The coronavirus pandemic could result in 200,000 fewer cars being built in the UK this year, the Society for Motor Manufacturers and Traders (SMMT) has warned.
With all car manufacturing plants now on shutdown as the country focuses efforts on overcoming the crisis, an initial assessment commissioned by SMMT of the potential impact of these shutdowns suggests a loss of around 200,000 units by the end of 2020, just under 1.1 million, and a fall of 18% on 2019.
The trade body has warned that the impact could be far more severe if the lockdown lasts longer than a few weeks and goes into the summer. They also called on the government to release funding to support them through these difficult times.
Despite the lockdown, carmakers have supporting the national effort by producing essential medical equipment, sustaining delivery of essential supplies, providing and maintaining emergency services vehicles and transporting key workers.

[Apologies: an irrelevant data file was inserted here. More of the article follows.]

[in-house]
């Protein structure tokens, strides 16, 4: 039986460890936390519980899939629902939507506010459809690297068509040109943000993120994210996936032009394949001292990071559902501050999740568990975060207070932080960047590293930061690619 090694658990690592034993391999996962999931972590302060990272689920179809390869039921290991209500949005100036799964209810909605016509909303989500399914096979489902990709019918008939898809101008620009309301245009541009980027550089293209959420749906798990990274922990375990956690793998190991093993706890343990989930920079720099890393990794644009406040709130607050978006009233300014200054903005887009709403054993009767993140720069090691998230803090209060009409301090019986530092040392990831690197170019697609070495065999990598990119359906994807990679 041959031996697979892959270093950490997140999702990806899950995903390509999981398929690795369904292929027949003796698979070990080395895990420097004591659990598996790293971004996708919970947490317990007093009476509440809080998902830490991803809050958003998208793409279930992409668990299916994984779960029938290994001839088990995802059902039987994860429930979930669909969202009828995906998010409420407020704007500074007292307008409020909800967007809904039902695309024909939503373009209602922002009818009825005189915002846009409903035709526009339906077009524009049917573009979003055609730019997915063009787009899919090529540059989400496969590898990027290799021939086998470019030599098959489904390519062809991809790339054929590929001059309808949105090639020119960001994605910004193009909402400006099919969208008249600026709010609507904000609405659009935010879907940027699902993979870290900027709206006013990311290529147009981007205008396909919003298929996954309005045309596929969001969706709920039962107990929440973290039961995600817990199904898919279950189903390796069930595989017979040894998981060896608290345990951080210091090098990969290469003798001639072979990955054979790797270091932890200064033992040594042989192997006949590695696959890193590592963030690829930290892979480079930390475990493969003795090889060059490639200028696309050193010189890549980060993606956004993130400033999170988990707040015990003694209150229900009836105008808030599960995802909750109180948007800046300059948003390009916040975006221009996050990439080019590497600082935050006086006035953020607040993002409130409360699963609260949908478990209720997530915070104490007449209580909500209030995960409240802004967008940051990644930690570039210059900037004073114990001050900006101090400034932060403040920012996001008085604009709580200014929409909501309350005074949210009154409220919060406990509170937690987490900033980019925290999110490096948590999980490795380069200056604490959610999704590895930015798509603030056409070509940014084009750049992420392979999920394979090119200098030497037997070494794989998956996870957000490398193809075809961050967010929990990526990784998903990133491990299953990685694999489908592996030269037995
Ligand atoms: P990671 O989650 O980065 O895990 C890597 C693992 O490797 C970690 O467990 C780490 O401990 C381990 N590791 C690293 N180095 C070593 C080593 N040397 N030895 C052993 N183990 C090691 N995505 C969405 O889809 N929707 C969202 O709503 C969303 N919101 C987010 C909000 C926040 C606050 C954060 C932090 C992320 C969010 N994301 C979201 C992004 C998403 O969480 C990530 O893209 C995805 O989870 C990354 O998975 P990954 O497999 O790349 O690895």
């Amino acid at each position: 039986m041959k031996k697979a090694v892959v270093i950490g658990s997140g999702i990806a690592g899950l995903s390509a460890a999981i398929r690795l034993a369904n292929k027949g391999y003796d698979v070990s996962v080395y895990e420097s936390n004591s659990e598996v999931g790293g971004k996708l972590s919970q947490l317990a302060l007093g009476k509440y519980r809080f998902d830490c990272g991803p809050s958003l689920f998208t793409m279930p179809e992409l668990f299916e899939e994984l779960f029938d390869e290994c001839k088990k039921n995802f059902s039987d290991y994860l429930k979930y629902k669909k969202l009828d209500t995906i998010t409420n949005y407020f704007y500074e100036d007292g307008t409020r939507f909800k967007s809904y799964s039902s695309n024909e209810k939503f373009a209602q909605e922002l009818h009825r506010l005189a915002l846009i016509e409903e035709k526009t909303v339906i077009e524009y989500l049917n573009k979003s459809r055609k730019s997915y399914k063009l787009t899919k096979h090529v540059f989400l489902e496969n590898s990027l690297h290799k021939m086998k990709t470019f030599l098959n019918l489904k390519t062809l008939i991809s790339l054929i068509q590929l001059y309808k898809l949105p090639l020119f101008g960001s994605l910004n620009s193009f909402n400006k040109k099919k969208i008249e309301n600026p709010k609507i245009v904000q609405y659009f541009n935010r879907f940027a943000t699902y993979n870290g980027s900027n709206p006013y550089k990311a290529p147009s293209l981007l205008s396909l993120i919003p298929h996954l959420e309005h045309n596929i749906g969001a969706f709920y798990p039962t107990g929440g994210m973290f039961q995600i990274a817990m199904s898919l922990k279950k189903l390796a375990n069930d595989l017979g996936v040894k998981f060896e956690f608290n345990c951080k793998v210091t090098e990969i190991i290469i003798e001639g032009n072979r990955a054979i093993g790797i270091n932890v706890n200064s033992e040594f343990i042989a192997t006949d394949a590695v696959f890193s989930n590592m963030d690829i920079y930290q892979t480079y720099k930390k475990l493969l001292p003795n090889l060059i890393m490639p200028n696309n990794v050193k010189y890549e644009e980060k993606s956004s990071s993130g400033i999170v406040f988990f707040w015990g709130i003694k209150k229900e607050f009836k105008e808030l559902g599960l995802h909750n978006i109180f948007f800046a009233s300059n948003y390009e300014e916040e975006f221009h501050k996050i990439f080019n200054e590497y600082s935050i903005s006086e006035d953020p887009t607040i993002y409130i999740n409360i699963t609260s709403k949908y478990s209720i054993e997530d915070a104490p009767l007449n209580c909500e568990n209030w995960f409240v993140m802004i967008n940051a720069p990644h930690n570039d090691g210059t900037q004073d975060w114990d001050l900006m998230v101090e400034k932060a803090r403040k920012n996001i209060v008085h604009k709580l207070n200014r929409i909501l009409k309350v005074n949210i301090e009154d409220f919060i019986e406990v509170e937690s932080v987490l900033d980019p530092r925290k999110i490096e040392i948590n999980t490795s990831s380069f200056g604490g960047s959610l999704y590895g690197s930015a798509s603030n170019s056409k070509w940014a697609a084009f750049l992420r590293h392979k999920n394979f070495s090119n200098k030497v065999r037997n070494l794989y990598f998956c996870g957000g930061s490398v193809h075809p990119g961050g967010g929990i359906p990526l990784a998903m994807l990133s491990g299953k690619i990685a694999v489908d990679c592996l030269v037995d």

Last week, MG Motor UK announced it will supply up to 100 electric MG ZS cars to NHS agencies across the UK during the pandemic.
Mike Hawes, SMMT chief executive, said: ‘Despite the myriad global challenges the UK automotive industry has faced in recent times, it remains fundamentally strong and February’s figures reflect that.
‘However, these figures also reflect the calm before the storm. With UK car plants now effectively on national shutdown and many global markets closed, the outlook is of deep concern.
‘We wholeheartedly welcome government’s extraordinary package of emergency support for businesses and workers, but this must get through to businesses now.
‘If we’re to keep this sector alive and in a position to help Britain get back on its feet, we urgently need funding to be released, additional measures to ease pressure on cashflow and clarity on how employment support measures will work.